Independence Day! Ahahaha!......No? Anybody?
Aaahm. Ok. Moving on.
I have to say Independence Day is one of my favorite holidays. No sure if it's because of the exorbitant amounts of barbecued meat, or because it's one of the only holidays where we aren't buried in 7.5 feet of snow. Not to mention the bit about patriotism. 'Murica!
In honor of our nation's birthday, I found a few lesser known facts about the noble, courageous fathers who helped establish her foundation. Like all good things, there was some trial and error involved. For example, did you know that Benjamin Franklin wanted the turkey to be our national bird rather than the bald eagle? Imagine this face on our national crest.
In a letter to one of his relatives, Ben stated, “For my own part I wish the Bald Eagle had not been chosen the Representative of our Country. He is a Bird of bad moral character." He went on to say he had witnessed the bald eagle stealing fish from a hawk and felt this was entirely unethical on the eagle's part. Also, he felt the eagle was not a TRUE native bird of America (Just imagine if he saw our current policy on illegal immigrants. He'd probably hang onto that electric kite of his a little longer.) He went on to say he believed the great American turkey should grace our coinage.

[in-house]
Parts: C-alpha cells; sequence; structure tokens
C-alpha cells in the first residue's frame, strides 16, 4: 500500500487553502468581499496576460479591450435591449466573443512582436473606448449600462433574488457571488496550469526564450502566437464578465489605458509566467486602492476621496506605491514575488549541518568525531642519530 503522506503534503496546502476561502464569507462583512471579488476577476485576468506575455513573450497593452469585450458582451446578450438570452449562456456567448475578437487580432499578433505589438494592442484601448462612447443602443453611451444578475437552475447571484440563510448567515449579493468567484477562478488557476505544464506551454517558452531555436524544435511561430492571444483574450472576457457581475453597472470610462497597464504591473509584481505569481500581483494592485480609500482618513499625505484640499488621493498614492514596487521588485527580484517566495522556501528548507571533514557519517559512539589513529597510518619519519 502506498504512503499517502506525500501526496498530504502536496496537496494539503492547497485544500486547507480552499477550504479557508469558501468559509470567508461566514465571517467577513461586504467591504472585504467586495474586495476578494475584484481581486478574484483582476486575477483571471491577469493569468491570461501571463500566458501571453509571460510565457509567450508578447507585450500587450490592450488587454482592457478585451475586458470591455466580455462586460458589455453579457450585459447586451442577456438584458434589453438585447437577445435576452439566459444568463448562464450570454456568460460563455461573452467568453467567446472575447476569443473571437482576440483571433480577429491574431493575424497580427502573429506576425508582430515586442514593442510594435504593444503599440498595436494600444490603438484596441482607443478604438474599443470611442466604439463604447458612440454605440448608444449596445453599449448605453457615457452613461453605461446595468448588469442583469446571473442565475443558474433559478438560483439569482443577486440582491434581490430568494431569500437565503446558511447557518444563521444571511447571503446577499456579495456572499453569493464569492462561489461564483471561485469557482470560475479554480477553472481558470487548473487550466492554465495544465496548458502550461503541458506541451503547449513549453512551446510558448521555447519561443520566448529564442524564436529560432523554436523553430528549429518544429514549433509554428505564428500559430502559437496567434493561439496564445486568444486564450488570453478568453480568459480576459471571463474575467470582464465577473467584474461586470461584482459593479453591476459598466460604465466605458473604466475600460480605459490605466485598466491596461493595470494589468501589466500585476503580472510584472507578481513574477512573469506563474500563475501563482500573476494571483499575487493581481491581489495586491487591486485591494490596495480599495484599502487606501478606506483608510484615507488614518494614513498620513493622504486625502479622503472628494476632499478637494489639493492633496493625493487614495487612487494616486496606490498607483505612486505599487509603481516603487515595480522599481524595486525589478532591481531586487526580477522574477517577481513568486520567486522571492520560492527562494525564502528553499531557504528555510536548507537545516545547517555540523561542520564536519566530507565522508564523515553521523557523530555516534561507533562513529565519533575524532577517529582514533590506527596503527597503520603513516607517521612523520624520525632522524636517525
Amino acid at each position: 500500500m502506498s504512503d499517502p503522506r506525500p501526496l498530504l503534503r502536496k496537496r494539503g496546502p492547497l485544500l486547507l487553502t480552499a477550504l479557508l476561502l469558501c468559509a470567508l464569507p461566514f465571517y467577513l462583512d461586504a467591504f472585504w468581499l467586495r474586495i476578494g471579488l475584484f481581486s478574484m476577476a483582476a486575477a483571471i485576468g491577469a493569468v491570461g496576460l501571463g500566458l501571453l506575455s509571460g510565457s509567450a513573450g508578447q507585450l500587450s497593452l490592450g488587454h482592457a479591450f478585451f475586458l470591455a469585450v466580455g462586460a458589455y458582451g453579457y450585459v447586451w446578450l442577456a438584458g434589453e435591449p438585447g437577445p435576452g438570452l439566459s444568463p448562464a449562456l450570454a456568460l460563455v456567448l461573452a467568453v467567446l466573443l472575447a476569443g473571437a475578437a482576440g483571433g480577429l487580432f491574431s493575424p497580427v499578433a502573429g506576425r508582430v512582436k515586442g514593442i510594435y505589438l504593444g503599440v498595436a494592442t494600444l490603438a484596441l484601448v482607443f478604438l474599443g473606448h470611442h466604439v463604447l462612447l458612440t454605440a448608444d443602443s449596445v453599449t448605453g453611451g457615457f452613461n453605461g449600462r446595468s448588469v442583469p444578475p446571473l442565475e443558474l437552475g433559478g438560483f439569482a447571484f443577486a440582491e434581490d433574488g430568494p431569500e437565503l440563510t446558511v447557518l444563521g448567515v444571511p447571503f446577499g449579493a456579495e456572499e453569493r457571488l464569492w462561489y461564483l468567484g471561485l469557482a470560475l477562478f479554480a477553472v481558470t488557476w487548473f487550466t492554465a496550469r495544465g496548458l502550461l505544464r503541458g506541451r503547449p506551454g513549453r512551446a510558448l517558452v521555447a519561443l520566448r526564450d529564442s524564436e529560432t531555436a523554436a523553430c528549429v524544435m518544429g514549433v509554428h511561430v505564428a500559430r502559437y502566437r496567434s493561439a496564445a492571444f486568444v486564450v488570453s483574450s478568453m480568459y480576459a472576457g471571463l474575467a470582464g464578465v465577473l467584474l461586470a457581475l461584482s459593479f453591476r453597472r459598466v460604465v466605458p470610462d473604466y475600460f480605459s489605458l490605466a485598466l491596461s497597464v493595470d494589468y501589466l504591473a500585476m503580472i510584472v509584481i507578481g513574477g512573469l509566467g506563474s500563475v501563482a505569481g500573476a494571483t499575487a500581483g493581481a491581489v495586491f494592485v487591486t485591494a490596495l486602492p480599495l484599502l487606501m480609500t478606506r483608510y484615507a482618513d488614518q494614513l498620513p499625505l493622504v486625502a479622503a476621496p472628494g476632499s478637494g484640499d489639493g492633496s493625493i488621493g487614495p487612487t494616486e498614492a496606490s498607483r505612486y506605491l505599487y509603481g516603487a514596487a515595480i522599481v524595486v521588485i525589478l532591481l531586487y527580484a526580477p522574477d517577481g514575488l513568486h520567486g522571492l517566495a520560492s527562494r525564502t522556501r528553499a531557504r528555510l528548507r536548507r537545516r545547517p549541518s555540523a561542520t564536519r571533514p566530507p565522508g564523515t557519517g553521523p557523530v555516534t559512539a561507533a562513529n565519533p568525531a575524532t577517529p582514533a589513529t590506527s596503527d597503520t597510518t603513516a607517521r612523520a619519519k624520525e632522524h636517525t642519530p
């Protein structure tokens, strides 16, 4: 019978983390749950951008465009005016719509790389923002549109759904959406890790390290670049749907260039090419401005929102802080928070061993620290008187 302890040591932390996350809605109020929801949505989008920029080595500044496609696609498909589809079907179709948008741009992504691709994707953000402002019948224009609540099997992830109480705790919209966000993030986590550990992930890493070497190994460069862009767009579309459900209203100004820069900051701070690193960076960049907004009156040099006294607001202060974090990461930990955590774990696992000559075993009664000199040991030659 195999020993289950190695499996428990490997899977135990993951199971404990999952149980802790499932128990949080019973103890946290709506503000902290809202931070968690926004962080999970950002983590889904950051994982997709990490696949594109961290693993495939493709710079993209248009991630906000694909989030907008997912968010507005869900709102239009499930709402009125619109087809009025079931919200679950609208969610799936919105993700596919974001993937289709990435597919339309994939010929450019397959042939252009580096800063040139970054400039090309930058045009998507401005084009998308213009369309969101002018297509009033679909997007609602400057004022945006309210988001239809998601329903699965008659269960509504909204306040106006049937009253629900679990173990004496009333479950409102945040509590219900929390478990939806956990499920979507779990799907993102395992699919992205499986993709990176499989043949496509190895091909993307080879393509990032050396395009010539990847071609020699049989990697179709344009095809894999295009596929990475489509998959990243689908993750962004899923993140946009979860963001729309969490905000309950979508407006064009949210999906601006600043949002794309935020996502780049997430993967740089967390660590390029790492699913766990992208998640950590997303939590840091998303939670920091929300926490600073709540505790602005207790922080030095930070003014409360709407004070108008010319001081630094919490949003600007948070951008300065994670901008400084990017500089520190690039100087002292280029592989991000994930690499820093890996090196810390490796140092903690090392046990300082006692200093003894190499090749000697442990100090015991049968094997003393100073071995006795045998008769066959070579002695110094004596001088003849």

"He is besides, though a little vain & silly, a Bird of Courage, and would not hesitate to attack a Grenadier of the British Guards who should presume to invade his Farm Yard with a red Coat on.“
Well, Mr. Franklin, I doubt you ever hit a turkey going 60 mph down the road in your Pontiac Sunfire. Or were viciously pecked nearly to death by one as a child. Or were chased by one on a four-wheeler as a teen. (I mean the teen was on the four-wheeler. Not the turkey. Don't want any confusion there.) Personally, I feel they are an evil, shady bird. Right behind the demonic emu.
We also had several presidents with driving issues. Ulysses S. Grant, for example, was fined for speeding through the
streets of D.C. ...with a horse and carriage. Reportedly, his vehicle was impounded and he was fined $20. I'm assuming with inflation in the picture, that's about $2.5 million today.
Franklin Pierce, also, may or may not have run over an elderly woman with his horse. Although we may never know considering they never found enough evidence to officially charge him.
One of the most recognizable structures in American history- the White House- has a colorful history of its own. Electricity was not installed in the White House until Benjamin Harrison's presidency. However, due to his intense fear of getting electrocuted, he refused to flip the light switches on and off and requested the staff do it for him.
At one point, alligators could be found prowling the halls and oval office. Herbert Hoover's son had two pet alligators who were occasionally allowed to roam freely. I assume this was an attempt to improve foreign relations, of course.
Our greatest president in history (as far as girth is concerned) actually got stuck in the bathtub. William Taft had to call his advisers to help him unwedge himself out of the tub.